Pre-Interview Morning Routine

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Interview season is almost upon us! As a resident, I am very excited for the upcoming interviews to meet all the bright and capable new faces of medicine. But I also remember the nerves that plagued me on the applicant side of interviews. While I felt confident and excited, the anxiety was impossible to ignore. Unfortunately, the excessive anxiety can affect your performance. Having a solid pre-interview routine that keeps you relaxed is key to starting the interview day off right. I will go over my personal pre-interview routine and how it helped me. Yours may look quite different, but it ought to have the same calming effect to set you up for success. Fortunately, an effective morning routine is easier to achieve from the comfort of your own home rather than an unfamiliar hotel room!

Wake Up Extra Early

This is one of the harder things to do. It can be hard to get good sleep the night before an interview. Ideally, you’ll have gone to bed early to maximize your rest.  I am a morning person, so my strategy will be different from night owls. I usually set my alarm for 4am on interview days. This gave me time to hit snooze, lazily scroll Twitter in bed for a bit, and take a nice long shower. To me, giving up an extra 30-60 minutes of sleep is worth extra time in the morning to avoid feeling rushed. Over the course of an interview season some mishap will occur and you’ll be grateful for the extra time you built in.

Caffeine and Breakfast

For those of you who can function without caffeine, I envy your superhuman strength. For the rest of us, enjoy your morning caffeine. With in-person interviews, I stuck to the cheap hotel room coffee for simplicity. The benefit of virtual interviews is that you can caffeinate as you please. You can have that gourmet coffee in the cabinet or your favorite flavor of tea. Use it to your advantage and reward yourself early. My one tip is to avoid overdoing and creating the caffeine shakes. Caffeine can make anxiety worse, so try not to pass the sweet spot of caffeination and turn yourself into a jittery mess. The same goes for breakfast. Make yourself those scrambled eggs or avocado toast that make your stomach happy but not bloated.  Use the virtual interview season to your advantage and start your day off right with a nice breakfast.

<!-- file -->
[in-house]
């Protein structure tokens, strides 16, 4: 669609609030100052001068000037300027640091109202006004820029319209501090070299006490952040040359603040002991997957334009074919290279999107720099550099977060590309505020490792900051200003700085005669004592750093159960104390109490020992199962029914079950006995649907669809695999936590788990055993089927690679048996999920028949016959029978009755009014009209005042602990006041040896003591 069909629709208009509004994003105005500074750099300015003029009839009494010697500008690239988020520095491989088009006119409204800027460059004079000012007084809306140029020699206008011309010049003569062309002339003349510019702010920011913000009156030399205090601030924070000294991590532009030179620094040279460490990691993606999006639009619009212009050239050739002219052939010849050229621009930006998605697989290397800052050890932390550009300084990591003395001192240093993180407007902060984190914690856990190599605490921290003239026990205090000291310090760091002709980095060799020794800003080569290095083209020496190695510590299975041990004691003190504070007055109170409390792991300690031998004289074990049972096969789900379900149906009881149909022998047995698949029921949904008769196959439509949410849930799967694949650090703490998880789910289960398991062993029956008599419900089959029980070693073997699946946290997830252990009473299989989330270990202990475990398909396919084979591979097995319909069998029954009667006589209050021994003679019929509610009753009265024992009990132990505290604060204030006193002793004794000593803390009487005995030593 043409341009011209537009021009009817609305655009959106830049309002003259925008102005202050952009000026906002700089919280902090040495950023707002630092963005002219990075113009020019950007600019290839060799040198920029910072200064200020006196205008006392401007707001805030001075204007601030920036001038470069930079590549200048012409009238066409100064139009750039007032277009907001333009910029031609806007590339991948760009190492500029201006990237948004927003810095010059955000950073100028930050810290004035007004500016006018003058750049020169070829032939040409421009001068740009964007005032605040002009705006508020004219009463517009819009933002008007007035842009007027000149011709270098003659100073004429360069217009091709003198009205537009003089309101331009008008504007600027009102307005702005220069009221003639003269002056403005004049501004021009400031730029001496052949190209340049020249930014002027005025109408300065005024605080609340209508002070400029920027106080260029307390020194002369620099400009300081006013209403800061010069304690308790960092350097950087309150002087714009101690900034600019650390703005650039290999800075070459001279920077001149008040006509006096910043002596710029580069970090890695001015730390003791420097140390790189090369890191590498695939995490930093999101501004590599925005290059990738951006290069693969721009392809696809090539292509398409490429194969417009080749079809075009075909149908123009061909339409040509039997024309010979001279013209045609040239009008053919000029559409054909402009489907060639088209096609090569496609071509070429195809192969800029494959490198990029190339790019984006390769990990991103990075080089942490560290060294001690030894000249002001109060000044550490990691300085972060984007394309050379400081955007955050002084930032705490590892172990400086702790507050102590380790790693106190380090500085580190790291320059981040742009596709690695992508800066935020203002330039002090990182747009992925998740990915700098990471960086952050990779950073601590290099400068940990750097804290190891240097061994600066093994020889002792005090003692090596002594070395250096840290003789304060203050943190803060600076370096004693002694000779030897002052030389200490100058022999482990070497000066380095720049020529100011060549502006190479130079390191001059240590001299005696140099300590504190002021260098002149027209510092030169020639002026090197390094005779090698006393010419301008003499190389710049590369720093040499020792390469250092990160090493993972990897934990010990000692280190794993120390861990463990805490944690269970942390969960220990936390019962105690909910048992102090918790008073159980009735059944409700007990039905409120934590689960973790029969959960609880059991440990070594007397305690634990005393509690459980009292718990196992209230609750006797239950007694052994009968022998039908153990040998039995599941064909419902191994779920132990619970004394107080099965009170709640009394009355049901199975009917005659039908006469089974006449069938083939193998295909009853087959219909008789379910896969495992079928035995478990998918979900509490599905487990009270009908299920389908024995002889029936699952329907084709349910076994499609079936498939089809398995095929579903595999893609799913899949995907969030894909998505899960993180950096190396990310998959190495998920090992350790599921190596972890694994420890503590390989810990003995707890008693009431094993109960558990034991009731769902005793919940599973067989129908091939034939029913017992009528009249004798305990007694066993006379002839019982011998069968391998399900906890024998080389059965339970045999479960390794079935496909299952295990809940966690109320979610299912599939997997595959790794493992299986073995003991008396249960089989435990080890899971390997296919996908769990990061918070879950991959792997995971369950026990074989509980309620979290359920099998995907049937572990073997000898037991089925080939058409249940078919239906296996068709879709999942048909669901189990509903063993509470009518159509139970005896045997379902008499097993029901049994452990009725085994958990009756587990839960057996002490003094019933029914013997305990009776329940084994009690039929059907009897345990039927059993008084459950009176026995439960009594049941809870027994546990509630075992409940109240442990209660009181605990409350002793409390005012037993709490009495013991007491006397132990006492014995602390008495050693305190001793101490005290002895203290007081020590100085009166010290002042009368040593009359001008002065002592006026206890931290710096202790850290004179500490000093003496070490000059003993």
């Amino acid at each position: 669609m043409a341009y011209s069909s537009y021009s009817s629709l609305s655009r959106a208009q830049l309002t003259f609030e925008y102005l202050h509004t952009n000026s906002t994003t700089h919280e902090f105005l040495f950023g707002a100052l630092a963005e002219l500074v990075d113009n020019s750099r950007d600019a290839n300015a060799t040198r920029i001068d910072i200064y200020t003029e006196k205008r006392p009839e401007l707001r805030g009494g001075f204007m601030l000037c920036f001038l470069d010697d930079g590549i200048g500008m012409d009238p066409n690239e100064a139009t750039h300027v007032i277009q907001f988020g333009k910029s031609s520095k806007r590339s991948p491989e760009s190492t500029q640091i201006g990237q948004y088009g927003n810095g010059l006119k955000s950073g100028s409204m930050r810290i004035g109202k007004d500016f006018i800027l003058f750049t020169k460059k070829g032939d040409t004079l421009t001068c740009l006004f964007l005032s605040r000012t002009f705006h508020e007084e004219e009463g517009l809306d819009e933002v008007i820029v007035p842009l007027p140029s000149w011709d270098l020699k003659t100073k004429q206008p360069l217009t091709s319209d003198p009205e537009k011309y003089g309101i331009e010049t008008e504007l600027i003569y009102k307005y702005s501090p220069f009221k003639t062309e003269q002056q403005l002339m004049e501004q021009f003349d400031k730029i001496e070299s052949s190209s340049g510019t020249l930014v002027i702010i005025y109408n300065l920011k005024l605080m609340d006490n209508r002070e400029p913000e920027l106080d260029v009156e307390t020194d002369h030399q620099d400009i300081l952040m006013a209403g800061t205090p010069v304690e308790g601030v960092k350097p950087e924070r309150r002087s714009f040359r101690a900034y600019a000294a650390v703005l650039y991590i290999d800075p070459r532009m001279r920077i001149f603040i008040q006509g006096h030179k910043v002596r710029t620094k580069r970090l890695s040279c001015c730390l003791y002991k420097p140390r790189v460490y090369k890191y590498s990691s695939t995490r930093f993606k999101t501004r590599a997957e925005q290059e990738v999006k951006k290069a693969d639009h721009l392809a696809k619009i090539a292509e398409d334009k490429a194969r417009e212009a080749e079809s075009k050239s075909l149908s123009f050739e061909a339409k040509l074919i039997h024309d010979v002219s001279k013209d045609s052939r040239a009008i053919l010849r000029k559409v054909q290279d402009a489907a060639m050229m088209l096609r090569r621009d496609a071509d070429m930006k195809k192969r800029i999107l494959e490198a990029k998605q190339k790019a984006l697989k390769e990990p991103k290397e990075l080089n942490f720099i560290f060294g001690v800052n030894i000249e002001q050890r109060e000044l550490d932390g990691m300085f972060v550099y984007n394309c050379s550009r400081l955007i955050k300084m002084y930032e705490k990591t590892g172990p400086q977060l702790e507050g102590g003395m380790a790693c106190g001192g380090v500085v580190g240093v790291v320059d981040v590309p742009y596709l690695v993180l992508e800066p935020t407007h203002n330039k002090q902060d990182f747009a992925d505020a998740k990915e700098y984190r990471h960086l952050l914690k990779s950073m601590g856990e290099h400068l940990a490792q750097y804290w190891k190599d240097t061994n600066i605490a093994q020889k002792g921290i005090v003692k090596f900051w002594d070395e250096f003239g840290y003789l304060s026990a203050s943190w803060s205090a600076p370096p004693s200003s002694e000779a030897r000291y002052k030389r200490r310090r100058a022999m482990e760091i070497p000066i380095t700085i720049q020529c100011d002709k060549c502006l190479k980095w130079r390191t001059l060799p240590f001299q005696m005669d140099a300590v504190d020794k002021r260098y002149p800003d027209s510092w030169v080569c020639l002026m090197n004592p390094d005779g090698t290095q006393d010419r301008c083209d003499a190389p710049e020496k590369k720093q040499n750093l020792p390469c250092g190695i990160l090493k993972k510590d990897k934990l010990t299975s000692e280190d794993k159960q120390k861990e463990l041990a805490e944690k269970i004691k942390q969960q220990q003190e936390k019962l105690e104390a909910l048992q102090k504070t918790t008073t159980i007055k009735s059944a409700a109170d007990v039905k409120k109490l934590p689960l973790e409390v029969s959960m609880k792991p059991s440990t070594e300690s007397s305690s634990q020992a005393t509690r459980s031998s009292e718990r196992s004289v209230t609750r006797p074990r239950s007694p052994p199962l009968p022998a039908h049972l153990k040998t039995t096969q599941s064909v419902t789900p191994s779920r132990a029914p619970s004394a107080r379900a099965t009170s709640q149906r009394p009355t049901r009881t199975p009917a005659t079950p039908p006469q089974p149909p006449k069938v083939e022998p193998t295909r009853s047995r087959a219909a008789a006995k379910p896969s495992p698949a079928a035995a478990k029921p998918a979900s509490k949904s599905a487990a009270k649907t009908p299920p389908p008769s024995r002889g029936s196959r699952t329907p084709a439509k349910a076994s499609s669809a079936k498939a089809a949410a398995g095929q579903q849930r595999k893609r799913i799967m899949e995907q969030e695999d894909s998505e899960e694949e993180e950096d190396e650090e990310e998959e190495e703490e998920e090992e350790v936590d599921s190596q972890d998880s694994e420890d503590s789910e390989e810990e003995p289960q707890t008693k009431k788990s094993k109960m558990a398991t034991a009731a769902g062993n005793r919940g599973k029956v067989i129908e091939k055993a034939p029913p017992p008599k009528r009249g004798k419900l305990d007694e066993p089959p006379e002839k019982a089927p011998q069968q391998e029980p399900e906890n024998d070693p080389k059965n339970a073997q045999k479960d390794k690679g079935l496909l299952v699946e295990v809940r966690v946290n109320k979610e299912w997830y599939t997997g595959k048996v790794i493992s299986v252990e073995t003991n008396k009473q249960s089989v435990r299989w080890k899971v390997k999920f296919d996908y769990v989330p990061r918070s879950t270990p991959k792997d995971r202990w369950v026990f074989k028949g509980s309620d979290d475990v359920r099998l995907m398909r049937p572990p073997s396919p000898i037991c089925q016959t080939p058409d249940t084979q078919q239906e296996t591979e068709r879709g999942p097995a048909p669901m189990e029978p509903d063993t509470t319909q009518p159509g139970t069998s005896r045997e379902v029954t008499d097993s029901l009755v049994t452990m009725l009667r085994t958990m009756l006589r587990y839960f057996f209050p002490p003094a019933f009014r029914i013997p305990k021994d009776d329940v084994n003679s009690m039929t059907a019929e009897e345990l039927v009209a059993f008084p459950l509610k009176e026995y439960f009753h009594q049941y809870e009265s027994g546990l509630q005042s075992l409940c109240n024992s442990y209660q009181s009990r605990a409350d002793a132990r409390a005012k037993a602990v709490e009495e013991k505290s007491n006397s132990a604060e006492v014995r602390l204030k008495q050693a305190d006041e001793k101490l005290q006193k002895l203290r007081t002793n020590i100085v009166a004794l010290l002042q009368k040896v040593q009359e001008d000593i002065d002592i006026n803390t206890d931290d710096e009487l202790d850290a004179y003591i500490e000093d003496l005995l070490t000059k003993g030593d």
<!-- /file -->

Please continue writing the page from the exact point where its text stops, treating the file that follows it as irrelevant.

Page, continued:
Distraction / Enjoyment

If you’ve approached the interviews with solid preparation you shouldn’t have to spend the morning going over last-minute practice. On top of a nice coffee and breakfast, you can also incorporate some entertaining distraction from the nerves. I would turn on whatever binge-worthy podcast or audiobook I was currently addicted to or my favorite music station. This helped get my mind off of the pre-interview nerves.

Meditation / Prayer / Quiet Time

The last thing I did every morning before leaving my hotel (or now, logging onto the computer) was to take some quiet time to try and settle my mind. For me, this came in the form of prayer. For others, this time of quiet reflection might be meditation or listening to peaceful music. The point is to try and settle your nerves with mindfulness and intentional calm for a few minutes prior to the interview.

Other Ideas

No one is exactly like me. My routine may be of no help to you. What are some other strategies people might use? If you are a night owl and waking up early is a set up for disaster, make sure to get to bed early. Do anything you can the night prior to save yourself time in the morning. Maybe you need exercise and a short yoga or treadmill session to get your day started right. Maybe you need an episode of your favorite tv show or a few minutes with your favorite book to distract you. Maybe you need to talk to a friend or loved one. Since you’ll likely be at home, a quick walk with the dog or snuggle from the cat might be what you need.

Whatever your individual style, everyone has different needs to keep their anxiety at bay. Be honest with yourself. Try to find what helps you feel as relaxed and prepared as possible for the day ahead. If you have a bad interview day, consider the effect your morning routine had. Is there something you can change that will help you start the day off better?

I found a routine during my interview travels that worked quite well despite my relatively high anxiety level. By the end of interview season, I had come to actually enjoy my pre-interview mornings. Virtual interview season brings entirely new challenges for applicants. However, it allows for easier and more effective morning routines that will set you up for success on interview day!

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